Unicorns can’t swim? Why billion dollar start-ups are a rare thing in the maritime sector
The unicorn is a mythological animal, especially in its aquatic version. Digital "unicorns" often appear in sectors such as fintech, e-commerce, health, or internet software and services. But they are not currently “flying” over the maritime-port sector. Pascal Ollivier, president of Maritime Street, Pascal Ollivier, president of Maritime Street, chairman of the International Association of Ports & Harbors Data Collaboration Committee and founding chairman of the International Port Community System Association, discusses the relationship between start-ups, investors and the industry and what ingredients are necessary to generate swimming unicorns.
In the entrepreneurial ecosystem, a unicorn is a technology company that reaches a value of one billion dollars in some of the stages of its capital raising process. There is no single path, but according to the McKinsey report ‘Winning formula: How Europe’s top tech start-ups get it right’, start-ups that achieve unicorn status have at least one of these characteristics:
. Network, they become more valuable as their users increase
. Product, prioritize the development of competitively superior products or experiences
. Scale, they achieve large sales at an early stage to position themselves in an economy of scale
. Deep tech, focused on research to commercialize a scientific or technological finding.
In the maritime sector, however, not all roads necessarily lead to the unicorn. The aforementioned report names other sectors such as health, e-commerce, fintech, technology or internet software as those that attract the most investment capital and innovation. What does the sector lack to establish itself among the most innovative and those that manage to attract the most capital?
The three agents that propel the unicorn
The understanding between the following three components is critical to achieving a billionaire status and impacting the market.
- The first is the maritime industry, which according to Pascal Ollivier, president of Maritime Street and founding chairmaner of the International Port Community Association and by Chairman of the International Ports and Harbors Association Data Collaboration Committee, despite being a traditionally conservative sector in the development of innovative business solutions, is experiencing a significant degree of disruption for two or three years, thanks to its growing and unstoppable digital transformation.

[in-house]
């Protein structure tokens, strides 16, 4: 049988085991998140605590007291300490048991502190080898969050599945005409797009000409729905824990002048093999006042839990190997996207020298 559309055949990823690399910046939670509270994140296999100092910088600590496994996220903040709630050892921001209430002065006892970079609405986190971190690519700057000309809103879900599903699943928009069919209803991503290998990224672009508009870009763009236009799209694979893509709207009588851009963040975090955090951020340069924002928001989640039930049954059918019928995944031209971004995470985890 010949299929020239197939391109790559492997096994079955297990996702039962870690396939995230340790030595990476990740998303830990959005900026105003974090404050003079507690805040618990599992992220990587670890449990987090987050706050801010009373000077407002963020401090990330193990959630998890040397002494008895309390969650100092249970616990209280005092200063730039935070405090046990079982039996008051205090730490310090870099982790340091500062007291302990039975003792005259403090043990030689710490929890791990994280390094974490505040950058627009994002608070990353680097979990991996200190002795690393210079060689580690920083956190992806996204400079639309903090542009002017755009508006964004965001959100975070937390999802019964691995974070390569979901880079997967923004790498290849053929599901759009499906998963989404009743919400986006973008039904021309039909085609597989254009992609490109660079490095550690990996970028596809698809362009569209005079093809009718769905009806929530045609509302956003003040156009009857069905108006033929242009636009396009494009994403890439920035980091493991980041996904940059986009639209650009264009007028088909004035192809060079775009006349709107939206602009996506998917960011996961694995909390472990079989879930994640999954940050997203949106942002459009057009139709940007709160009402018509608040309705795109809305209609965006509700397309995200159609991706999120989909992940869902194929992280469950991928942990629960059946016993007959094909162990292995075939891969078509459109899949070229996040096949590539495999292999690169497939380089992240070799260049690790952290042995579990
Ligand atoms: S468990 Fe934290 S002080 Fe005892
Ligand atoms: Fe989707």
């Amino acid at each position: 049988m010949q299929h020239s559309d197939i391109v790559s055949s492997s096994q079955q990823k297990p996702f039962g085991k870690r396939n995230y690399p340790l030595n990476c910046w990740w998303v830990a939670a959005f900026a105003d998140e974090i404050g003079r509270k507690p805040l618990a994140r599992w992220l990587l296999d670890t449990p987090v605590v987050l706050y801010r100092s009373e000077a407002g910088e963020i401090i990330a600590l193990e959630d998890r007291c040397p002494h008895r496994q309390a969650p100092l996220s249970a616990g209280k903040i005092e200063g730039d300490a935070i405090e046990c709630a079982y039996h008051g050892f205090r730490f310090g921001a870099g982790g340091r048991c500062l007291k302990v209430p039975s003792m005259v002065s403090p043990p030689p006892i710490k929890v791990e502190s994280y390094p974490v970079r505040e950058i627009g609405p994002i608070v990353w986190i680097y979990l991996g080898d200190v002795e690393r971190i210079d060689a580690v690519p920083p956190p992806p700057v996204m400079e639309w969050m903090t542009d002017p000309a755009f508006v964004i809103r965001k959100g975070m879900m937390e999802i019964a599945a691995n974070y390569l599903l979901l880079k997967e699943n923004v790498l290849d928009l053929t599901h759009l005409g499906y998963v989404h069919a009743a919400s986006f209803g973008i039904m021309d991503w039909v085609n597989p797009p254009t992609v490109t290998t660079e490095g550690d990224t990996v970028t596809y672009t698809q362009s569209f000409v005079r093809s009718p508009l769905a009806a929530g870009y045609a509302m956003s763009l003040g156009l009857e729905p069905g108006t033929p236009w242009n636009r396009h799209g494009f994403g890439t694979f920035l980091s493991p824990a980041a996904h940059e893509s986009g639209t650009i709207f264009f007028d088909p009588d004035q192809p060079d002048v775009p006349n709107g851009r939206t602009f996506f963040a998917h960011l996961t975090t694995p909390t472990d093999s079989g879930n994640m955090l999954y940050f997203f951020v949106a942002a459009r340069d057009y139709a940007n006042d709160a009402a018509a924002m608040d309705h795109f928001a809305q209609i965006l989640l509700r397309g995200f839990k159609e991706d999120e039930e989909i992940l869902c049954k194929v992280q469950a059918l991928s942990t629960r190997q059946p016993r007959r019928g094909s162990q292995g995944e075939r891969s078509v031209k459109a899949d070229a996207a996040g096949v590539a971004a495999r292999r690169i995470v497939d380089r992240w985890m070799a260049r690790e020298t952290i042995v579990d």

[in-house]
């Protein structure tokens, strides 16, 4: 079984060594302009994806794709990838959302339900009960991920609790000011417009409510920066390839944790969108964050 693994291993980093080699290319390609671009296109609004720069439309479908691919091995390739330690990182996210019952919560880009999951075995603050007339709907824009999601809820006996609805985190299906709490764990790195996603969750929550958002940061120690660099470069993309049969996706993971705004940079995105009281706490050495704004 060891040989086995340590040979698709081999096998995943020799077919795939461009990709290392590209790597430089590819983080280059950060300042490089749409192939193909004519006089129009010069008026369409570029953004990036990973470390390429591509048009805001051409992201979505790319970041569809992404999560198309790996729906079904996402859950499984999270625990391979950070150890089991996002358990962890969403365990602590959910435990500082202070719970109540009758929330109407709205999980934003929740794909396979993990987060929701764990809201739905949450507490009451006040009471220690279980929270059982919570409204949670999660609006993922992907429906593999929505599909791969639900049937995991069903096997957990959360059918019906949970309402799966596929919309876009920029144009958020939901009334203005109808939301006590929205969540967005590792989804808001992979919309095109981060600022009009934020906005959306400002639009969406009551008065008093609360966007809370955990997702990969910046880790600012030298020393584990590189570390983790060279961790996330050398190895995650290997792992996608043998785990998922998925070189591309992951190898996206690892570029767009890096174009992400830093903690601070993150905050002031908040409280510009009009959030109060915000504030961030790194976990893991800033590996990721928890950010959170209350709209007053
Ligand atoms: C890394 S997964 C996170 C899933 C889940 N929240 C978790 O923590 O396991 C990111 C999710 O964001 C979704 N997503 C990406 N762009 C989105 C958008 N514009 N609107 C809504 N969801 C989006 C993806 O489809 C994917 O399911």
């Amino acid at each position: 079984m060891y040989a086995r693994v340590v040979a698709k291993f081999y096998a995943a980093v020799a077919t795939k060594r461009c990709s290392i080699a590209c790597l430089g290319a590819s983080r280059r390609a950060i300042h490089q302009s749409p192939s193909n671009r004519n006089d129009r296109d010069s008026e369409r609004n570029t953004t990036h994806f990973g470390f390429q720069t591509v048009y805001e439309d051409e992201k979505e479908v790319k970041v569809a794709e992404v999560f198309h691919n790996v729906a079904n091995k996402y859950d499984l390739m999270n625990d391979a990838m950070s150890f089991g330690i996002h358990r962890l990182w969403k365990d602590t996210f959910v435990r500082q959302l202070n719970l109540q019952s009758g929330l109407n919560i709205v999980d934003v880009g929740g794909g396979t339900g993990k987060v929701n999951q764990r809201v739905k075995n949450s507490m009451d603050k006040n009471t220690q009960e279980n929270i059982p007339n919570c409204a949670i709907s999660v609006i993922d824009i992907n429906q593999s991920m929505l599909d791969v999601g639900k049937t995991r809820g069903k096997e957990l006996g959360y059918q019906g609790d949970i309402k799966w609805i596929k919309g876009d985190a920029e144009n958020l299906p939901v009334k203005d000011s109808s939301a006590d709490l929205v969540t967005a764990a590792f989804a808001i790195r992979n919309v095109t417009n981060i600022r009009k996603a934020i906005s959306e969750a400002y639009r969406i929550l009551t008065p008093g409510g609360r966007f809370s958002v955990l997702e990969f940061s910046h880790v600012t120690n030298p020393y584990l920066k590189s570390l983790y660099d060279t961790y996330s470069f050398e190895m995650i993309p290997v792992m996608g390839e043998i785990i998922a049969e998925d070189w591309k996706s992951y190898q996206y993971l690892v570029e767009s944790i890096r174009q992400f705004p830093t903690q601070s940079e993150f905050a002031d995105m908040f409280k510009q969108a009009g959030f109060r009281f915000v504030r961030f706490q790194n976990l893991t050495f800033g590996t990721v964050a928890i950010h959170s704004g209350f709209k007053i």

- The second are start-ups themselves, which, innovative by nature and accustomed to managing risk, often clash with the way of doing business in the sector and project deadlines. The pace of technology companies is faster than that of industry, the main point of friction in the implementation of an innovation.
- The third element is venture capital, which provide capital and are governed by reporting profits to investors. They consider that the maritime sector is an intensive Capex that requires a large amount of capital to start its activity, and its return is long-term and small profit.
"Right now there is a significant gap between the three," says Ollivier. To reduce this distance, spaces must be created that allow encounters between these three parties.
Currently, the segment that concentrates the largest number of unicorns in the sector is the digital transformation of freight forwarding, a rising market in Europe
The importance of generating ecosystems
These spaces are the so-called ecosystems. With regard to the sector, Ollivier highlights two above the rest; Maritime Singapore and theDock in Haifa, Israel. The former has 5,000 organizations and businesses linked to the maritime sector. Its strategy to bring together start-ups and investors began almost 30 years ago.